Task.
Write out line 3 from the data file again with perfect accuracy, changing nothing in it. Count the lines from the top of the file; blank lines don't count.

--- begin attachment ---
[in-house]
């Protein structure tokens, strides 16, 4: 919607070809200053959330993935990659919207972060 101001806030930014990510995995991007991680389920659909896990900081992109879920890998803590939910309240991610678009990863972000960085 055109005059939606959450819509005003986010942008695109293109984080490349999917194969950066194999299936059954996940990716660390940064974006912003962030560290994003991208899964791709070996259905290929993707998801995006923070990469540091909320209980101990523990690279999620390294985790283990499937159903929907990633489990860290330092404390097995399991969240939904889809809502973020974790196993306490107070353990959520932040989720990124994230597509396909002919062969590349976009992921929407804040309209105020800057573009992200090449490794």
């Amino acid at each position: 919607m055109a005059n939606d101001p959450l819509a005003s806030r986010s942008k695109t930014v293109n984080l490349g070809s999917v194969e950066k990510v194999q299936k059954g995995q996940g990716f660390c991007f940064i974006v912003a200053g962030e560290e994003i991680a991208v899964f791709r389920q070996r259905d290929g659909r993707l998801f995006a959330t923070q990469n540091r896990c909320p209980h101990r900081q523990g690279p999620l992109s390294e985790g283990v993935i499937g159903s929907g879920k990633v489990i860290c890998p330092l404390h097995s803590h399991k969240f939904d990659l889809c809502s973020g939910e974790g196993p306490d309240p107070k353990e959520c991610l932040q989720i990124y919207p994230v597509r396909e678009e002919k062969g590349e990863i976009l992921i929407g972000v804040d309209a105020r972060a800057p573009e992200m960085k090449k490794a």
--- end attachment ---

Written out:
């Amino acid at each position: 919607m055109a005059n939606d101001p959450l819509a005003s806030r986010s942008k695109t930014v293109n984080l490349g070809s999917v194969e950066k990510v194999q299936k059954g995995q996940g990716f660390c991007f940064i974006v912003a200053g962030e560290e994003i991680a991208v899964f791709r389920q070996r259905d290929g659909r993707l998801f995006a959330t923070q990469n540091r896990c909320p209980h101990r900081q523990g690279p999620l992109s390294e985790g283990v993935i499937g159903s929907g879920k990633v489990i860290c890998p330092l404390h097995s803590h399991k969240f939904d990659l889809c809502s973020g939910e974790g196993p306490d309240p107070k353990e959520c991610l932040q989720i990124y919207p994230v597509r396909e678009e002919k062969g590349e990863i976009l992921i929407g972000v804040d309209a105020r972060a800057p573009e992200m960085k090449k490794a």